Direct payment could double rent arrears
Housing associations are anticipating rent arrears could double as a result of moves to pay housing welfare payments direct to tenants.
David Orr, chief executive of the National Housing Federation, told a conference on welfare run by the umbrella body that ‘a number of housing associations’ are modelling for the impact that a change on this scale would have on their operations.
He warned that the three biggest challenges facing the sector are ‘welfare reform, welfare reform and welfare reform’ and said on the arrears modelling: ‘Who knows if that is right or not, but I think it is rational to be exploring things in this way.’
Landlords are concerned that government moves to pay the housing element of universal credit direct to tenants could damage their financial viability and affect their ability to borrow money for development.
Welfare reform minister Lord Freud repeated his promise that direct payment ‘will not end up undermining the finance of social landlords’ at the conference, but insisted ‘direct payment to tenants is essential for universal credit’.
The government has set up six pilot projects to test the impact of direct payment, and Wakefield and District Housing chief executive Kevin Dodd gave details of how its trial will work at the conference.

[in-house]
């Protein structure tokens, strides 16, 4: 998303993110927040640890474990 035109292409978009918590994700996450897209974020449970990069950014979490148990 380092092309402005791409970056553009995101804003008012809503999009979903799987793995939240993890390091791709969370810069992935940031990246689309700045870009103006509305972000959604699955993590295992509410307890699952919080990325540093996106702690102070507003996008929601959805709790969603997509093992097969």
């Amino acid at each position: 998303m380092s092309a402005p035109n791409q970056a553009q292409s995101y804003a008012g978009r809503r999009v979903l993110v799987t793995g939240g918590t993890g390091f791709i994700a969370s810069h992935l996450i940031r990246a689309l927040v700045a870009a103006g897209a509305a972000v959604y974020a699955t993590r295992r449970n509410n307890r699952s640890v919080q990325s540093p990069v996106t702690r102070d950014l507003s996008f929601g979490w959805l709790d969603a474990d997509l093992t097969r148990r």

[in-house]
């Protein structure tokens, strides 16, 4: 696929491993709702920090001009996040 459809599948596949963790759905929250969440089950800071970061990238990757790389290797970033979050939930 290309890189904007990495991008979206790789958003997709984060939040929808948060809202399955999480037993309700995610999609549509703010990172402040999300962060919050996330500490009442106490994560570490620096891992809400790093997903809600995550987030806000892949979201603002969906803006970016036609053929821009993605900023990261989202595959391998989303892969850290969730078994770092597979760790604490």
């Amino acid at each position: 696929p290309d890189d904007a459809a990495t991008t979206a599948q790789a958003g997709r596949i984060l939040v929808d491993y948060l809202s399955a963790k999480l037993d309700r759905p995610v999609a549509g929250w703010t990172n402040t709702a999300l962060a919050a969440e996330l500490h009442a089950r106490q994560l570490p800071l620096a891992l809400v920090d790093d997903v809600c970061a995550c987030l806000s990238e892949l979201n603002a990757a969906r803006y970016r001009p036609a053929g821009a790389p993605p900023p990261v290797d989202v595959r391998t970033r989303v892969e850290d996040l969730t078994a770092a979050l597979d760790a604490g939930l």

He said the housing association is going to move 346 tenants to direct payment next month. The landlord contacted 1,698 tenants about the move, but only 830 responded, and many of these were not deemed suitable because they are vulnerable or are already eight weeks or more behind on rent payments.
Mr Dodd also said around 90 per cent of tenants had asked why they should shift to the new model rather than continuing with the current system of payments.
He added that lenders have indicated they are looking for margins to remain with half a per cent of current levels ‘and that is a very tight margin’.
The pilots will be assessed by academics at Sheffield Hallam University. This analysis will consider the impact on the financial viability of social landlords, although it will not rule on whether the minister’s commitment to avoid financial harm is likely to be met.